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Guard Your Business Against Online Fraud

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The likes of the WikiLeaks, Anonymous and online nation-state attacks have populated the news in recent years, and in all likelihood similar stories will continue to do so for some time to come. While online threats like these could impact certain mid-sized businesses—perhaps those dealing in political affairs or harboring intellectually sensitive capital—the greatest, most pressing threat remains overseas fraud schemes for financial gain. 

Here are some important things you need to know about online fraud schemes—and how to protect your business from falling prey to them.

The simple truth about phishing schemes

When companies fall victim to online fraud schemes, they want to believe it was only possible through the work of an expert, says Matthew Harper, head of client security management and group vice president at SunTrust. Yet, this often isn’t the case.

“People ask us how they broke the firewall—but they didn’t break the firewall or anything like that. Unfortunately, a fraudster sent a phish, and an employee clicked on a link and malware was installed on the machine,” Harper says. “It’s not exciting, but that’s what happens.”

The dangers of malware

Malware, short for malicious software, is a term used to describe a variety of attacks and is by far the biggest threat in regard to online fraud, Harper says.

When installed, malware can be used to steal sensitive information. Once those credentials are stolen, perpetrators can start diverting funds from your business’s bank accounts.

One such execution of malware fraud, called a man-in-the-middle attack, can happen once you log in to your bank account. The hacker, or the person in the middle of you and the bank, will send you to a legitimate-looking Web page. That page will say something to the effect of: The bank can’t process your transaction at this time, so please try again in 10 minutes. Meanwhile, the hacker has taken over the session you authenticated and is setting up wire transfers and Automated Clearing House (ACH) withdrawals to steal money.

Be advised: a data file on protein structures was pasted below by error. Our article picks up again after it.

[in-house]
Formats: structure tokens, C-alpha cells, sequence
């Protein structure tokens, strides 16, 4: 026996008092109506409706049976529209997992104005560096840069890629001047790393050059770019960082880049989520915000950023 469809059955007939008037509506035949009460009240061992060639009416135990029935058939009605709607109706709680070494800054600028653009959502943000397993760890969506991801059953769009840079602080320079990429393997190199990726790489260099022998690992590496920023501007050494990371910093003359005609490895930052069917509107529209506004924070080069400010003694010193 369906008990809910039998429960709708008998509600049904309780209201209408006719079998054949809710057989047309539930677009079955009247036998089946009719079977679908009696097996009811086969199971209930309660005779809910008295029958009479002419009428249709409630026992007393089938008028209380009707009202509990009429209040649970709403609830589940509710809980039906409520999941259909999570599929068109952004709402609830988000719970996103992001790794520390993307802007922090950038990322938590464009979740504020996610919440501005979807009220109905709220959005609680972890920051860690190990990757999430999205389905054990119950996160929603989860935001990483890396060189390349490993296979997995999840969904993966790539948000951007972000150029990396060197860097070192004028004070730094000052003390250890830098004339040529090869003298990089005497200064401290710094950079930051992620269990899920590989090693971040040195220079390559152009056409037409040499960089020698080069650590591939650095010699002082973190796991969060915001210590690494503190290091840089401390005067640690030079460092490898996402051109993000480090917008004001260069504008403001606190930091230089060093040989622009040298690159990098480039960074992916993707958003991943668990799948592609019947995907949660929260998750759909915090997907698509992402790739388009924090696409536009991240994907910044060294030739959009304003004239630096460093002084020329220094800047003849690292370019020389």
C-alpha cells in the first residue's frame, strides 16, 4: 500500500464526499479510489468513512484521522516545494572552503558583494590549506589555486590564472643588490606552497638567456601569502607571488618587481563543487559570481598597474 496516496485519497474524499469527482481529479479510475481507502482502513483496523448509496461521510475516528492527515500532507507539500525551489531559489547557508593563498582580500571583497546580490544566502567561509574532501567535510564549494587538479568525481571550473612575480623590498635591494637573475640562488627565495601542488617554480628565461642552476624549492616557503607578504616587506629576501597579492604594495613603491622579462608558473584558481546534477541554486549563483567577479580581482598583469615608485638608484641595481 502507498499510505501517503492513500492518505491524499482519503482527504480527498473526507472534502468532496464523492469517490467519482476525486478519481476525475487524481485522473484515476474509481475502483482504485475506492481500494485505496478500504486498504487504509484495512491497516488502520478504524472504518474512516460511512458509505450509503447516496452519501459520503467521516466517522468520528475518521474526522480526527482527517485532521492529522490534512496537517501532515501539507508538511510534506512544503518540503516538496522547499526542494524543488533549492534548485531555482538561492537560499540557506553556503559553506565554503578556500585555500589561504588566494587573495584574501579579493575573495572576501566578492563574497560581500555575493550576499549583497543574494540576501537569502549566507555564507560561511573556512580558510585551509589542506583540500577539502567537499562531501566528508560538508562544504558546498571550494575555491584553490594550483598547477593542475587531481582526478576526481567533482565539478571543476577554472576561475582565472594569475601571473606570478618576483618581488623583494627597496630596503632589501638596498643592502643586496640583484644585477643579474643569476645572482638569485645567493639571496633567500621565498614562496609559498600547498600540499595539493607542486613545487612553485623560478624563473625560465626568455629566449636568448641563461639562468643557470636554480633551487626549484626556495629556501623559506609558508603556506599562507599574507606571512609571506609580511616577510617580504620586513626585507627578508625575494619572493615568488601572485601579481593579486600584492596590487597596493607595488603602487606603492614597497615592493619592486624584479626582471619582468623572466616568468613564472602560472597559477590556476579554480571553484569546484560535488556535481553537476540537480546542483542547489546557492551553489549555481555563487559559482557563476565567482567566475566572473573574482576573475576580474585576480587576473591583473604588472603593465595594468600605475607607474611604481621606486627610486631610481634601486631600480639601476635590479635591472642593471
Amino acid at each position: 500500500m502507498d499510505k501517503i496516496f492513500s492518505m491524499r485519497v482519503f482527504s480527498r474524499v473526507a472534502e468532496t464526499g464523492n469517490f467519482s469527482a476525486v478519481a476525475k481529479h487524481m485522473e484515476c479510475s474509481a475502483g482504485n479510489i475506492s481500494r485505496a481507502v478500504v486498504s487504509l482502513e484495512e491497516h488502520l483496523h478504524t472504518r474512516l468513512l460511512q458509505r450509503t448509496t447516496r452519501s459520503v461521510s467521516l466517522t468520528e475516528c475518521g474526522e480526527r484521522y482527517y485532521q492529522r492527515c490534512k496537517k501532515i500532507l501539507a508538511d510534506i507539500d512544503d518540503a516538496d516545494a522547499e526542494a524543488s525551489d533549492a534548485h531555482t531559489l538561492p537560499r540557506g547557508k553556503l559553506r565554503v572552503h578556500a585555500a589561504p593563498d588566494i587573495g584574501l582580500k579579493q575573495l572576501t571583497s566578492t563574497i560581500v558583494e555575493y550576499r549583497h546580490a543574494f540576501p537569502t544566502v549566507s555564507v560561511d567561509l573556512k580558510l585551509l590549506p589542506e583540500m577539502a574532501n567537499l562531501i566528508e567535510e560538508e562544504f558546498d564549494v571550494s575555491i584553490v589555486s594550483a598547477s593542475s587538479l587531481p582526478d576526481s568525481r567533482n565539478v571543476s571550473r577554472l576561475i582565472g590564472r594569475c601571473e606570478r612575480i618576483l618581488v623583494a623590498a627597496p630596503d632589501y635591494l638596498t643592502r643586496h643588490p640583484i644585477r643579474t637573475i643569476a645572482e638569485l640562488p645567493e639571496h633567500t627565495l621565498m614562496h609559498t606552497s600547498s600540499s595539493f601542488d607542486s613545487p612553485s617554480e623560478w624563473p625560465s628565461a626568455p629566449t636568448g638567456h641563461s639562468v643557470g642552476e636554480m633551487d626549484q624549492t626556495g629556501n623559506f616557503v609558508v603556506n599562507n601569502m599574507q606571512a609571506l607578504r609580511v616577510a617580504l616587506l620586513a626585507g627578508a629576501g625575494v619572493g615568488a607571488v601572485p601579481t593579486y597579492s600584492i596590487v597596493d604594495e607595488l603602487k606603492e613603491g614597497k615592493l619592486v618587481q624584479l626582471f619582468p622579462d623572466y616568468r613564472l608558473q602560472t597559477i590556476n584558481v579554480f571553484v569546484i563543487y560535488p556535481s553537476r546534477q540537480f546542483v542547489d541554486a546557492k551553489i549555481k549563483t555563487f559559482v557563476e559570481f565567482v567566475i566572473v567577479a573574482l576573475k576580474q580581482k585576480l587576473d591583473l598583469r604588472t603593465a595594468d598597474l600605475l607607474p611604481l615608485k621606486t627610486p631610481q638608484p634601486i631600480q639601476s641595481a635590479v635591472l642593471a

Ways to help limit risk

The good news is that with internal controls, a lot of these attacks are preventable. To guard against malware, the most important step is to maintain good “computer hygiene.” Harper recommends drafting a checklist that may include the following:

  • Maintain cautious online behavior: Don’t open email or links from unknown people, only visit trusted sites, and don’t give away sensitive information to unsecure sources
  • Keep up to date with security patches from software providers
  • Use your bank’s malware protection tools
  • Limit how much access employees have to payment systems, including setting up dual control/approval and segregating responsibilities for transaction initiation and approval
  • Ask your bank to set wire limits; if you need to send a larger wire, call it in
  • Manage your banking from a single computer and/or mobile device that is solely used for that purpose
  • Strengthen online passwords by making them complex and long, in addition to changing them frequently and not using them for other logins

“A lot of times we get calls from clients asking about what we can do to stop a specific type of threat,” Harper says. “And our answer is this: By the sheer fact that you’re paying attention to this and reading about it, you’re better off than 98 percent of the companies. The fact that you ask your bank about security threats, you’re probably doing the right thing.”

This content is general in nature and does not constitute legal, tax, accounting, financial or investment advice. You are encouraged to consult with competent legal, tax, accounting, financial or investment professionals based on your specific circumstances. We do not make any warranties as to accuracy or completeness of this information, do not endorse any third-party companies, products, or services described here, and take no liability for your use of this information.


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